Snoring has now been proved to be Step One in the decline of your health

If you are 40 and snoring heavily, you may already have begun the steady decline into a health-threatening middle age.

Researchers have charted the downward journey into the chronic illnesses that typically burden people from mid-life. They have mapped out the first four steps and found that it begins with snoring.

snoring-4-steps

The results of this new study were released at the Sleep Down Under 2016 conference in Adelaide last weekend, and for the study in question, specialists at The Alfred hospital in Melbourne worked with a large selection of snorers whose snoring was bad enough for them to seek medical help. Almost all had underlying sleep apnoea and its progression was tracked back along with the resultant onset of various key health problems.

The study participants were aged around 55 and mostly male. The males generally had begun snoring around the age of 32, which was much earlier than the women, who started on average at 40.

When the specialists investigated their other health issues, they found links to hypertension (high blood pressure), diabetes and cardiovascular disease, all of which are physiologically similar and are most usually linked with obesity and lifestyle factors.

Of all the study participants, 43 per cent had hypertension, a quarter had diabetes and 23 per cent had some form of heart disease. Eight per cent of them had all four conditions, referred to as the quadrella.

In those with the quadrella, the pattern was clear with snoring happening first, followed by hypertension, then diabetes and finally heart disease. Three-quarters of those with all four health problems were male and most of them were in their 60s.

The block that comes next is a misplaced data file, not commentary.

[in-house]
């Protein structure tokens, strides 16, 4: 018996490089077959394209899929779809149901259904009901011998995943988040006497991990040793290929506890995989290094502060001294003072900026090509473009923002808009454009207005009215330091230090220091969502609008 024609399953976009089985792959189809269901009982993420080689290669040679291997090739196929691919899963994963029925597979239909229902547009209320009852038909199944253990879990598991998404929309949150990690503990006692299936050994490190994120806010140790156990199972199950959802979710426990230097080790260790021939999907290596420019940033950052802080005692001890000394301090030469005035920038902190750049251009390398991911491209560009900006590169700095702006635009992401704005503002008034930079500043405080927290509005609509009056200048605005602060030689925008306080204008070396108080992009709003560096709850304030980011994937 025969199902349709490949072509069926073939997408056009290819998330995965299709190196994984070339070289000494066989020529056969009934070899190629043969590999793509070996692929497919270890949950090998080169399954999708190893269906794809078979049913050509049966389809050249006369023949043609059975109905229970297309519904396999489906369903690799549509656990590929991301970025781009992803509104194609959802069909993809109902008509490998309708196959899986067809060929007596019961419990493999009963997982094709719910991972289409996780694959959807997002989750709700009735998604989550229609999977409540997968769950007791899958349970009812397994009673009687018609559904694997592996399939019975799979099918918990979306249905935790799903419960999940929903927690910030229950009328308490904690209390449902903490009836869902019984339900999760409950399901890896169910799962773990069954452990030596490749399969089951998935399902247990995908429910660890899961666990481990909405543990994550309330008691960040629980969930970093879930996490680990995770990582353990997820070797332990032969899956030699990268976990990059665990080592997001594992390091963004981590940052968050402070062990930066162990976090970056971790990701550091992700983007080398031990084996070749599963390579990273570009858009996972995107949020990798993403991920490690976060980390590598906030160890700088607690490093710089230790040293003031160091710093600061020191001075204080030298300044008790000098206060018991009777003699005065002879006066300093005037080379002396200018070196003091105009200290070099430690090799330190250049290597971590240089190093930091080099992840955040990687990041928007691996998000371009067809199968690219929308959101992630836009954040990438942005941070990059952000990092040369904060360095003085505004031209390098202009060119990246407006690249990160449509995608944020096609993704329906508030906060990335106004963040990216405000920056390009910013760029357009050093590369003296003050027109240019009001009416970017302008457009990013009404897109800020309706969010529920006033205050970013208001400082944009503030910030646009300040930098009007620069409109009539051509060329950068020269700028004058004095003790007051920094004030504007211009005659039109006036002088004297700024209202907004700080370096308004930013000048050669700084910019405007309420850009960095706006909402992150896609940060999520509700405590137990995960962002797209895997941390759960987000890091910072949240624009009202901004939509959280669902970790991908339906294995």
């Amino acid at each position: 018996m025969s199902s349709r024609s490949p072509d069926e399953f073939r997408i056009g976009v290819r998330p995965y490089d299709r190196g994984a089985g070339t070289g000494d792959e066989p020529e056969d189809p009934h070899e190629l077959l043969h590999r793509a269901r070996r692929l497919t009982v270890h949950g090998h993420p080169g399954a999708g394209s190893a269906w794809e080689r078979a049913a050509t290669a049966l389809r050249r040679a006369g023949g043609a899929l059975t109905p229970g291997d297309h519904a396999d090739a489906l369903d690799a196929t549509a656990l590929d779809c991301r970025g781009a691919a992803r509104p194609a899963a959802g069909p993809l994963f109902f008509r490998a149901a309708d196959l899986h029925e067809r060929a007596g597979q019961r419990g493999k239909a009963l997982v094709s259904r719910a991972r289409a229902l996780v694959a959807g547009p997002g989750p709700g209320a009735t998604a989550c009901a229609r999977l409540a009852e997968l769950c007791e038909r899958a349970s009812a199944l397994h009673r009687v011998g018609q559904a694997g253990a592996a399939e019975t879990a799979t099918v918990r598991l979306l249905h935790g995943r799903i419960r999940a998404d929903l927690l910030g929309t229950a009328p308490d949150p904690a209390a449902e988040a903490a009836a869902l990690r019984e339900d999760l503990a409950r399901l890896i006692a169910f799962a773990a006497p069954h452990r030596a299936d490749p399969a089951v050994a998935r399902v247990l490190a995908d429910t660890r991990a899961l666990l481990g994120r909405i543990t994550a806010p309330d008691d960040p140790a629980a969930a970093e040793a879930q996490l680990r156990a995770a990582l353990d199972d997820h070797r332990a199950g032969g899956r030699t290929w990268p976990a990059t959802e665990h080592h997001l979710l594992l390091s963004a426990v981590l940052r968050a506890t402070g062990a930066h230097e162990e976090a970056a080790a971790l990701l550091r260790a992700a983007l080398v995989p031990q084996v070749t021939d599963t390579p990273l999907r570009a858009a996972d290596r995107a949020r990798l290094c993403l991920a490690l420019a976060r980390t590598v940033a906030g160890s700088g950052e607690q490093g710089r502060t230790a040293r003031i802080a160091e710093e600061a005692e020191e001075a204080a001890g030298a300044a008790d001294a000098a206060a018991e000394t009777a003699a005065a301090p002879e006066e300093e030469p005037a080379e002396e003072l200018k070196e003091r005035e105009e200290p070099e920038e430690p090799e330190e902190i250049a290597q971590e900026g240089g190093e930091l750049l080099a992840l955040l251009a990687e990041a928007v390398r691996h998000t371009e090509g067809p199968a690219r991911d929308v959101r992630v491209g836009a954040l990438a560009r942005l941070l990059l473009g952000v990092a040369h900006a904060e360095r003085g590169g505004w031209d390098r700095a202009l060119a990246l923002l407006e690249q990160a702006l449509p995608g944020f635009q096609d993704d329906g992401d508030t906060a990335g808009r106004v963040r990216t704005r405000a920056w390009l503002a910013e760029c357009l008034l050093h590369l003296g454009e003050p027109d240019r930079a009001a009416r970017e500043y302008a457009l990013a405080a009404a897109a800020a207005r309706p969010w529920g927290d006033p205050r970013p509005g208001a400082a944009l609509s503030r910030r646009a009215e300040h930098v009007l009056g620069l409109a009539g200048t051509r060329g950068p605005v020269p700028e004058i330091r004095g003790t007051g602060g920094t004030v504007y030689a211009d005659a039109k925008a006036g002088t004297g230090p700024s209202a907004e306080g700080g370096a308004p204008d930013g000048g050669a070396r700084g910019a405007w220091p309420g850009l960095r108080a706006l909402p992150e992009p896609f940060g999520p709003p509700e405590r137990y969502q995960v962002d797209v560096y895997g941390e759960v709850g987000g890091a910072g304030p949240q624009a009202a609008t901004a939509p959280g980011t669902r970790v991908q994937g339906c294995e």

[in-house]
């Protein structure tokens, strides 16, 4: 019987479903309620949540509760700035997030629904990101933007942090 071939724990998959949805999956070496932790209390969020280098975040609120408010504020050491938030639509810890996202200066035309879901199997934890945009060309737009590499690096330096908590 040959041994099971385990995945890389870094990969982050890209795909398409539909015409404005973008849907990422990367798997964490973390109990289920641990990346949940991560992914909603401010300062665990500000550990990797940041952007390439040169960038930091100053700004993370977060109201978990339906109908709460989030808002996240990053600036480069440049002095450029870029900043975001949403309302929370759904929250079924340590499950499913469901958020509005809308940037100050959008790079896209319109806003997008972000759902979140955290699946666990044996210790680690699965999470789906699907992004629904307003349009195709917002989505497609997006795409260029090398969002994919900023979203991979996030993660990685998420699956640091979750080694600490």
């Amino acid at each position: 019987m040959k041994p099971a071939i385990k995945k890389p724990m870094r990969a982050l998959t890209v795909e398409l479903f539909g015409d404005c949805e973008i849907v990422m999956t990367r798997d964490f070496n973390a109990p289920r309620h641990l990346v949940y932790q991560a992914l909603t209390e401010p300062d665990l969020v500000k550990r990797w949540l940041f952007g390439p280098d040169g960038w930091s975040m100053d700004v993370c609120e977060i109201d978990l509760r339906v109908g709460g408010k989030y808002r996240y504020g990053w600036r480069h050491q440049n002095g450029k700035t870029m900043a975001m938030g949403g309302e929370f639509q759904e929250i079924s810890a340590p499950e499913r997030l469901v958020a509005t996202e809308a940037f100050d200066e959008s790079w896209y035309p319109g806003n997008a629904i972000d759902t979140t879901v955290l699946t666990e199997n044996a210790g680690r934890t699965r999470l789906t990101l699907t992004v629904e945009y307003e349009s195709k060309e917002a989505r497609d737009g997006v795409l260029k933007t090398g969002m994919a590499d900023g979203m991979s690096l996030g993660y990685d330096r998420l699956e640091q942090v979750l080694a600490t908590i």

Their decline had been in process for many years and the researchers say the sequential nature of these conditions and subsequent progression is worth investigating to test the impact of early intervention. That of course means to persuade people to stop snoring as early as possible.

This slippery slope for those on the path of ill health began when they started to snore very heavily at an average age of 39. By about 43 they have signs of high blood pressure and by 52 they are knocking on the door of diabetes. By the time they hit 54, they have early symptoms of heart disease. Snoring however is now known to start much earlier than that age, primarily due to worsening lifestyle factors such as being overweight or obese. This narrows the throat and causes the problem to start at an earlier age. For those of a normal weight the throat tends not to restrict until the problems of relaxed muscles starts to occur due to age.

A good night’s sleep is critical for good health and this is a deteriorating situation as the number of people with sleep disorders grows every year as a result. It was a question being pondered by 700 experts at a conference in Adelaide where key papers outlined breakthroughs to help millions of people suffering from sleep disorders such as sleep apnoea and insomnia.

It is estimated as many as 1.5 million Australians suffer from a major sleep disorder such as sleep apnoea with as many as 80 per cent of them undiagnosed. Sleeping conditions such as sleep apnoea cost the Australian community more than $5 billion a year in health and indirect costs, with the impact to quality of life estimated to be worth more than $31 billion a year.

Obstructive sleep apnoea (OSA) occurs in about 18 million Americans at a cost of over $80 billion, or about one in 15 people, and is caused by a repetitive airway collapse that prevents air from reaching the lungs. Sleep apnoea can have negative consequences if it goes undiagnosed and untreated early. As well as the conditions mentioned previously, it causes chronic tiredness, which can lead to cognitive impairment including trouble concentrating and memory problems.

The problem is rife throughout the world and has been identified recently by the NHS in Britain as a key area on which to focus.

Advice and medically approved treatment to prevent the problem of snoring, and its possible development to OSA, are available easily online without prescription. A selection of mouthpieces that are worn at night, and designed to suit the degree of the problem, can put years onto your life and its resultant quality.

John Redfern